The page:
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dc.contributor.authorHofer, Franzen_US
dc.date.accessioned2013-01-31T19:44:00Z
dc.date.available2017-12-20T07:00:23Z
dc.date.issued2012-08-20en_US
dc.identifier.otherbibid: 7959748
dc.identifier.urihttps://hdl.handle.net/1813/31032
dc.description.abstractDespite having undergone similar experiences of warfare and facing similar anxieties about the future, Germany and Japan evolved divergent responses to commemorating the Second World War over the course of the postwar period. This dissertation explores how different cultures and generational cohorts respond to the challenges of commemorating violent and traumatic pasts in response to shifting domestic concerns and to post-Cold War international geopolitical transformations. Four recently completed or revamped memorial sites form the backdrop of the discussion and provide insights into the politics of memory in postwar Germany and Japan: the Topography of Terror (2010) and the Memorial to the Murdered Jews of Europe (2005) in Berlin; and the Yûshûkan (2002) and the Shôwakan (1999) in Tokyo. Over the course of the 'memory boom' of the 1980s and 1990s, debates about both the architectural expression of a museum or monument and the contents to be exhibited within the confines of the museum became lightning rods for public perceptions about the past in the present. As an affectively-charged place within the urban fabric, the memorial site, consisting of its intermingling of image and text installed in a visual narrative unfolding in space, offers a unique perspective from which to explore the performative dimensions of national identity formation. A key question this dissertation seeks to answer is how individuals are affected by their encounters with images, captions, and media that constitute museal representations of past events - in short, how affective dynamics undergird and influence the visitor's aesthetic experience of memorial sites. Central to this relationship between aesthetics, affect, and experience manifested in museal display is authenticity. Through the lens of comparison, this dissertation contributes an understanding of how the curators, activists, trustees, and politicians involved with the fashioning of memorial sites use (and sometimes abuse) the discourse of authenticity to produce an experience of the past in line with a particular conception of national identity, and how visiting publics respond to these representations of the past.en_US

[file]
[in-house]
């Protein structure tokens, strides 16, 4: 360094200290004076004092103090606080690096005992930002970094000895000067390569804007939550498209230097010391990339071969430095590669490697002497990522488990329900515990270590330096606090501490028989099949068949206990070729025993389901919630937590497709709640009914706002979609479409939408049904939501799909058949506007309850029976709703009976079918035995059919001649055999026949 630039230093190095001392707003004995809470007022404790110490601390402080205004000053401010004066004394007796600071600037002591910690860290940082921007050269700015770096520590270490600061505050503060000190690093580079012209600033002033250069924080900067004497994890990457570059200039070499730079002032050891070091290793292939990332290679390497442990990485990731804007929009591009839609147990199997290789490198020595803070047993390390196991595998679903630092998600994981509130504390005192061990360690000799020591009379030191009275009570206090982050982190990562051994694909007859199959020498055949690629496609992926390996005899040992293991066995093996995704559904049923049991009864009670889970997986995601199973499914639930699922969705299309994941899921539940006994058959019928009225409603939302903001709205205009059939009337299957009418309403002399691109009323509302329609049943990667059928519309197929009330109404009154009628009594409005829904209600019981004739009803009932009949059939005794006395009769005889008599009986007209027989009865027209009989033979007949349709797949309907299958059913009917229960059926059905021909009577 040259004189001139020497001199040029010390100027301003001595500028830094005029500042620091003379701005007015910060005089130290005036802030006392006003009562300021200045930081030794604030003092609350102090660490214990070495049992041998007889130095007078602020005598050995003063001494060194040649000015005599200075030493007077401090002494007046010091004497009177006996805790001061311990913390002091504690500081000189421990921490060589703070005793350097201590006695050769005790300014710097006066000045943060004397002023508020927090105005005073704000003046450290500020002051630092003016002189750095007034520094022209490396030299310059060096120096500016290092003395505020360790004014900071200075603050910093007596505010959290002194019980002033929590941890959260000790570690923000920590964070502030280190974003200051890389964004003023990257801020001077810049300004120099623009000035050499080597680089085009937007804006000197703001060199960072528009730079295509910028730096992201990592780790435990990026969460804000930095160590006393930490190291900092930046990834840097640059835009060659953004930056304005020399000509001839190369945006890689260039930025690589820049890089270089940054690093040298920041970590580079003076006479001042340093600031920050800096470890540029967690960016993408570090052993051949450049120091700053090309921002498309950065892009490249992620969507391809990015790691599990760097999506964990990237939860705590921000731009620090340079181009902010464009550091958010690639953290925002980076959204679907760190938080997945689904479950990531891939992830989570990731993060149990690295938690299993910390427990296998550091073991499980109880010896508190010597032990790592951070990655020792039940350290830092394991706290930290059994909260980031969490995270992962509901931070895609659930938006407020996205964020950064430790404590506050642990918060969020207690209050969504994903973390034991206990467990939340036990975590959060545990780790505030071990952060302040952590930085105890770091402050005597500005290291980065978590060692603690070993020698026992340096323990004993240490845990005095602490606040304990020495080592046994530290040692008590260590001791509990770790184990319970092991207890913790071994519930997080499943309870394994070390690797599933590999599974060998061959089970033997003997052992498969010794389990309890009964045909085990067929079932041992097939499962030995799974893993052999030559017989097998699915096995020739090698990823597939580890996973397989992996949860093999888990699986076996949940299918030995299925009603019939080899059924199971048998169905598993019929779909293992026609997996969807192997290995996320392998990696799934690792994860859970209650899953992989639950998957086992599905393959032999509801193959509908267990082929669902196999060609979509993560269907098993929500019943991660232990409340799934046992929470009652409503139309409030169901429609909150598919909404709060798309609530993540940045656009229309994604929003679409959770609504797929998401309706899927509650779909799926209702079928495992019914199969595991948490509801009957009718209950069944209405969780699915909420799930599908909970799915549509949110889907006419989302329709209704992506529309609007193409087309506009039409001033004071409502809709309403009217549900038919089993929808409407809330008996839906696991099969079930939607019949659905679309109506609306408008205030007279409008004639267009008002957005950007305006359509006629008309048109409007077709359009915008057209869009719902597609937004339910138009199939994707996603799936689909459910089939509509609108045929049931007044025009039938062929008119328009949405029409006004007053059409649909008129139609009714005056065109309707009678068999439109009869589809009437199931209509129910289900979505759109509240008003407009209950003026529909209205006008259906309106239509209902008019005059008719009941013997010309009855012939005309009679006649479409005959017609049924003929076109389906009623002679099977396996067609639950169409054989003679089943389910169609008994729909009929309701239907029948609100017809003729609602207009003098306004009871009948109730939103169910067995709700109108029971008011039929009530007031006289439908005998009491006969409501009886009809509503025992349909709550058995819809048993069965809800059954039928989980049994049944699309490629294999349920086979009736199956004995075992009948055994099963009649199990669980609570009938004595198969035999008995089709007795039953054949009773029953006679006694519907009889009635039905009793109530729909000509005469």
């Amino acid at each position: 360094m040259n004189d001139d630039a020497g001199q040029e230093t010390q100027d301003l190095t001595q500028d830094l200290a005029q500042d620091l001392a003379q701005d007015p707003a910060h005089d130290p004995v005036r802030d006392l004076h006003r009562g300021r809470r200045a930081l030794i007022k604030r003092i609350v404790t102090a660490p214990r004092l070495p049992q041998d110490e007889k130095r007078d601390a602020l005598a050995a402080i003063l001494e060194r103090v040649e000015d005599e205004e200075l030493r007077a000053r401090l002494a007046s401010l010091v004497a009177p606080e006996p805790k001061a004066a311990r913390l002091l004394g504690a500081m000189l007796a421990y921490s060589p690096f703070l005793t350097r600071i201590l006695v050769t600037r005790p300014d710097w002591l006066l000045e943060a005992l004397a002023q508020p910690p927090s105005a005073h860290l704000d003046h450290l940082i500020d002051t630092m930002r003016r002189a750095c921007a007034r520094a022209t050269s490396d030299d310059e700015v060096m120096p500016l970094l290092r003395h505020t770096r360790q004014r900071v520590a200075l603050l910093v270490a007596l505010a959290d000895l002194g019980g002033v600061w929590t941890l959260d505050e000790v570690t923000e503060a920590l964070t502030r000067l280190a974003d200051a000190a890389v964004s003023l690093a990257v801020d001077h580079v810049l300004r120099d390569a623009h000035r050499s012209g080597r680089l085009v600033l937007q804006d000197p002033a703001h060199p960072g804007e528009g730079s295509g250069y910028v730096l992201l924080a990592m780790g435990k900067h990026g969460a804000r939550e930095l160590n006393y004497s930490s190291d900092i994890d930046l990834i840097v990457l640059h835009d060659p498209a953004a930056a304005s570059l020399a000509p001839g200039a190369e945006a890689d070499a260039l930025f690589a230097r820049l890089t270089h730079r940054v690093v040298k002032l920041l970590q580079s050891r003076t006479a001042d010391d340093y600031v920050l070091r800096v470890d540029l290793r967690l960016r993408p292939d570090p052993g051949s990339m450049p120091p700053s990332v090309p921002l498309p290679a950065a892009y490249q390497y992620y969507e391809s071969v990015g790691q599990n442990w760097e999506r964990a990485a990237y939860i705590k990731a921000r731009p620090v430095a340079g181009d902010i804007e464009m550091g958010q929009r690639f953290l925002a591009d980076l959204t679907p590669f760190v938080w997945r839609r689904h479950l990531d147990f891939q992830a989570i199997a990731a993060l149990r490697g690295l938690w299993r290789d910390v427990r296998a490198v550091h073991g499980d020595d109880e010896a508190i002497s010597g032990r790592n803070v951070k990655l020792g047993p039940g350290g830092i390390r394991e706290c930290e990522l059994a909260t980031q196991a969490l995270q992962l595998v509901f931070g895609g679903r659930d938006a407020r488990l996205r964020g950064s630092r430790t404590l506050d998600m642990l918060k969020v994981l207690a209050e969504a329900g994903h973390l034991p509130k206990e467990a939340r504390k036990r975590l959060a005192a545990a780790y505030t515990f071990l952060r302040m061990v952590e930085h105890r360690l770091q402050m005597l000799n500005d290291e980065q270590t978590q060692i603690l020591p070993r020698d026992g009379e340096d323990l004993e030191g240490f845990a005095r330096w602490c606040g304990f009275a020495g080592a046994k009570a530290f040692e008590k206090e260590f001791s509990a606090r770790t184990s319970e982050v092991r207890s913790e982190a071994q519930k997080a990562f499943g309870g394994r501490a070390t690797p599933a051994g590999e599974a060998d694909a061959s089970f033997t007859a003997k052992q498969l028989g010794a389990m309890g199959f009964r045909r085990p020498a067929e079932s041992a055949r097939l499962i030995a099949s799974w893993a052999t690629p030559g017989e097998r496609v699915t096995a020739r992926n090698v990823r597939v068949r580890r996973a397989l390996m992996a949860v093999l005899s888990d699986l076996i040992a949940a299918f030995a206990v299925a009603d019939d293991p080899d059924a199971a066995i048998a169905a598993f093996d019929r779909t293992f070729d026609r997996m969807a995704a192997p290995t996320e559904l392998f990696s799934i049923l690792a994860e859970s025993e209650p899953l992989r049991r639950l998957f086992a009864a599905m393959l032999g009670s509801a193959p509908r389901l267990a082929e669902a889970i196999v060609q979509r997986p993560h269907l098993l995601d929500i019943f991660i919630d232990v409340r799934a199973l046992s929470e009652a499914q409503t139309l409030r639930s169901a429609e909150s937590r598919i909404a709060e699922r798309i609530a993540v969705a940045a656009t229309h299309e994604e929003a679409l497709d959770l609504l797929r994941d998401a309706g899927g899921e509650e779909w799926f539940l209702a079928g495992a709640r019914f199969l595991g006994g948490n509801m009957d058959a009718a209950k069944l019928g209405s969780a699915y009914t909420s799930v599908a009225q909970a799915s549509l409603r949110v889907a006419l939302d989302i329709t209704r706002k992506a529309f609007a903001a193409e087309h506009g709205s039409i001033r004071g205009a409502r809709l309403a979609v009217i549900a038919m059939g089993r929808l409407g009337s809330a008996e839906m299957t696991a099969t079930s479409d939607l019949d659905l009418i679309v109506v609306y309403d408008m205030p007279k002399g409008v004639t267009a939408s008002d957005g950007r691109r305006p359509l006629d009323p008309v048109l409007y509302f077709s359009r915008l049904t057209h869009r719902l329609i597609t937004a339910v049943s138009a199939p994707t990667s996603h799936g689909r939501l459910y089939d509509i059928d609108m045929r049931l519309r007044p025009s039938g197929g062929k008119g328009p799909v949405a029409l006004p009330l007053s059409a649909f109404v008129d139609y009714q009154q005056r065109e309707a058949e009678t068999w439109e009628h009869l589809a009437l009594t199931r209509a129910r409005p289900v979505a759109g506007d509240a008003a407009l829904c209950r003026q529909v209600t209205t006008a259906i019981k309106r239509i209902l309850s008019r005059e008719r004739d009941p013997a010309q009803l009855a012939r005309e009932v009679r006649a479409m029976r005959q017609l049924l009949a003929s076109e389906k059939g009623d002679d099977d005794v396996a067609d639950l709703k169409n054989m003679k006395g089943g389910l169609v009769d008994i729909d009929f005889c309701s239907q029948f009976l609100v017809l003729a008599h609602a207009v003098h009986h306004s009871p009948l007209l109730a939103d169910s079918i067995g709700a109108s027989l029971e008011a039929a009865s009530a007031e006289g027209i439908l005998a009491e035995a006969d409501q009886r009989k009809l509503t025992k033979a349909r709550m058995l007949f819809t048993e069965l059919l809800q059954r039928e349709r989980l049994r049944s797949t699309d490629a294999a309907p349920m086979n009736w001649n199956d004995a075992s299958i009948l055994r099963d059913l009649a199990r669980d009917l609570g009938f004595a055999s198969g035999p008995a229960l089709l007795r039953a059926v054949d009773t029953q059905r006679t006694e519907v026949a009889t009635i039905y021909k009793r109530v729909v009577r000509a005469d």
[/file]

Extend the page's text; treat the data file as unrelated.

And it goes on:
dc.language.isoen_USen_US
dc.subjectModern German and Japanese Historyen_US
dc.subjectCultural and Visual Studiesen_US
dc.subjectMuseums and Memorial Sitesen_US
dc.titleMemorial Sites And The Affective Dynamics Of Historical Experience In Berlin And Tokyoen_US
dc.typedissertation or thesisen_US
thesis.degree.disciplineHistory
thesis.degree.grantorCornell Universityen_US
thesis.degree.levelDoctor of Philosophy
thesis.degree.namePh. D., History
dc.contributor.chairLacapra, Dominick Cen_US
dc.contributor.committeeMemberKoschmann, Julien Victoren_US
dc.contributor.committeeMemberSakai, Naokien_US
dc.contributor.committeeMemberHull, Isabel Virginiaen_US


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